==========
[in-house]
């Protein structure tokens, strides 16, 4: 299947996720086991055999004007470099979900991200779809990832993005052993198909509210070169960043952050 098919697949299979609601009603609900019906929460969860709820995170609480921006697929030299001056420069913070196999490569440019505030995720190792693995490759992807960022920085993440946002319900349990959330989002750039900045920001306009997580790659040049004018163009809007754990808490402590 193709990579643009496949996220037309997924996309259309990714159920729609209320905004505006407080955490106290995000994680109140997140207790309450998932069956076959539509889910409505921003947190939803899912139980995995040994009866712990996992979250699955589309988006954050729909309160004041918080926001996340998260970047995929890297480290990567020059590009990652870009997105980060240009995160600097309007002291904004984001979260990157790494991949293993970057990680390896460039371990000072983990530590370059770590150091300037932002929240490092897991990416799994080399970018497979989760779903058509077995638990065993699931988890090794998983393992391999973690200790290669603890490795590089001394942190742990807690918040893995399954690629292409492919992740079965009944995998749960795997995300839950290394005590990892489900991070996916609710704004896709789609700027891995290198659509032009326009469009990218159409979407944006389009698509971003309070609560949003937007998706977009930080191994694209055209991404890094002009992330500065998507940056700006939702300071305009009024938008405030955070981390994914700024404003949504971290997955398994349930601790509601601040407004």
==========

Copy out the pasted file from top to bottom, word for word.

[in-house]
């Protein structure tokens, strides 16, 4: 299947996720086991055999004007470099979900991200779809990832993005052993198909509210070169960043952050 098919697949299979609601009603609900019906929460969860709820995170609480921006697929030299001056420069913070196999490569440019505030995720190792693995490759992807960022920085993440946002319900349990959330989002750039900045920001306009997580790659040049004018163009809007754990808490402590 193709990579643009496949996220037309997924996309259309990714159920729609209320905004505006407080955490106290995000994680109140997140207790309450998932069956076959539509889910409505921003947190939803899912139980995995040994009866712990996992979250699955589309988006954050729909309160004041918080926001996340998260970047995929890297480290990567020059590009990652870009997105980060240009995160600097309007002291904004984001979260990157790494991949293993970057990680390896460039371990000072983990530590370059770590150091300037932002929240490092897991990416799994080399970018497979989760779903058509077995638990065993699931988890090794998983393992391999973690200790290669603890490795590089001394942190742990807690918040893995399954690629292409492919992740079965009944995998749960795997995300839950290394005590990892489900991070996916609710704004896709789609700027891995290198659509032009326009469009990218159409979407944006389009698509971003309070609560949003937007998706977009930080191994694209055209991404890094002009992330500065998507940056700006939702300071305009009024938008405030955070981390994914700024404003949504971290997955398994349930601790509601601040407004």